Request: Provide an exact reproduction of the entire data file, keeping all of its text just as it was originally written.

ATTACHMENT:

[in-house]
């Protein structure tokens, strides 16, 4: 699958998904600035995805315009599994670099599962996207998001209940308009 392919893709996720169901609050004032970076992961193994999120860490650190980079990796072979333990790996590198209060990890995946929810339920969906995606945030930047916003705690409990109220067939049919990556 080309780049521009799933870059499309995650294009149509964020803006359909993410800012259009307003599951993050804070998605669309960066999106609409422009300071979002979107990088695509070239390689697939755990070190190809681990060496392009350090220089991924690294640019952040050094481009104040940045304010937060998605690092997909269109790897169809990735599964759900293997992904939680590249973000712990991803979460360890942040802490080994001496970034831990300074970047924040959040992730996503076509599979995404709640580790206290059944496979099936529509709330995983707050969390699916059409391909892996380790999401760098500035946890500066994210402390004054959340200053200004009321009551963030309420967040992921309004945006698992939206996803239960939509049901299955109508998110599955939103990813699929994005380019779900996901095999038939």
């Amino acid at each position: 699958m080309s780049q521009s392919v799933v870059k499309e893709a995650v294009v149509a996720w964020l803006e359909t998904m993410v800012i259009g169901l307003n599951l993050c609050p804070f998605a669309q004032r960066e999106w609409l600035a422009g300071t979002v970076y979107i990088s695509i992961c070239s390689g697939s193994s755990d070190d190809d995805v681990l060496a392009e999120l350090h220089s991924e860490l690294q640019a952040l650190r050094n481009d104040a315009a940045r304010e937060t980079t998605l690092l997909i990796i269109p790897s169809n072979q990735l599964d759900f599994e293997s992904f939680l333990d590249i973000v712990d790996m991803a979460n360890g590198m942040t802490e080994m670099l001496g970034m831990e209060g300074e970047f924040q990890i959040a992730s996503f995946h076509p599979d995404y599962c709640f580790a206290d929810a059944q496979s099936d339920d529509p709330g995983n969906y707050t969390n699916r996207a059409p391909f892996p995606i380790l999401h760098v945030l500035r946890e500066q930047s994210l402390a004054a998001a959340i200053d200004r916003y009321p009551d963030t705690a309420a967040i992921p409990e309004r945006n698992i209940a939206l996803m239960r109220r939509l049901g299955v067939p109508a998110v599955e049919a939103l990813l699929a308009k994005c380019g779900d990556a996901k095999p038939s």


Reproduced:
[in-house]
């Protein structure tokens, strides 16, 4: 699958998904600035995805315009599994670099599962996207998001209940308009 392919893709996720169901609050004032970076992961193994999120860490650190980079990796072979333990790996590198209060990890995946929810339920969906995606945030930047916003705690409990109220067939049919990556 080309780049521009799933870059499309995650294009149509964020803006359909993410800012259009307003599951993050804070998605669309960066999106609409422009300071979002979107990088695509070239390689697939755990070190190809681990060496392009350090220089991924690294640019952040050094481009104040940045304010937060998605690092997909269109790897169809990735599964759900293997992904939680590249973000712990991803979460360890942040802490080994001496970034831990300074970047924040959040992730996503076509599979995404709640580790206290059944496979099936529509709330995983707050969390699916059409391909892996380790999401760098500035946890500066994210402390004054959340200053200004009321009551963030309420967040992921309004945006698992939206996803239960939509049901299955109508998110599955939103990813699929994005380019779900996901095999038939």
């Amino acid at each position: 699958m080309s780049q521009s392919v799933v870059k499309e893709a995650v294009v149509a996720w964020l803006e359909t998904m993410v800012i259009g169901l307003n599951l993050c609050p804070f998605a669309q004032r960066e999106w609409l600035a422009g300071t979002v970076y979107i990088s695509i992961c070239s390689g697939s193994s755990d070190d190809d995805v681990l060496a392009e999120l350090h220089s991924e860490l690294q640019a952040l650190r050094n481009d104040a315009a940045r304010e937060t980079t998605l690092l997909i990796i269109p790897s169809n072979q990735l599964d759900f599994e293997s992904f939680l333990d590249i973000v712990d790996m991803a979460n360890g590198m942040t802490e080994m670099l001496g970034m831990e209060g300074e970047f924040q990890i959040a992730s996503f995946h076509p599979d995404y599962c709640f580790a206290d929810a059944q496979s099936d339920d529509p709330g995983n969906y707050t969390n699916r996207a059409p391909f892996p995606i380790l999401h760098v945030l500035r946890e500066q930047s994210l402390a004054a998001a959340i200053d200004r916003y009321p009551d963030t705690a309420a967040i992921p409990e309004r945006n698992i209940a939206l996803m239960r109220r939509l049901g299955v067939p109508a998110v599955e049919a939103l990813l699929a308009k994005c380019g779900d990556a996901k095999p038939s």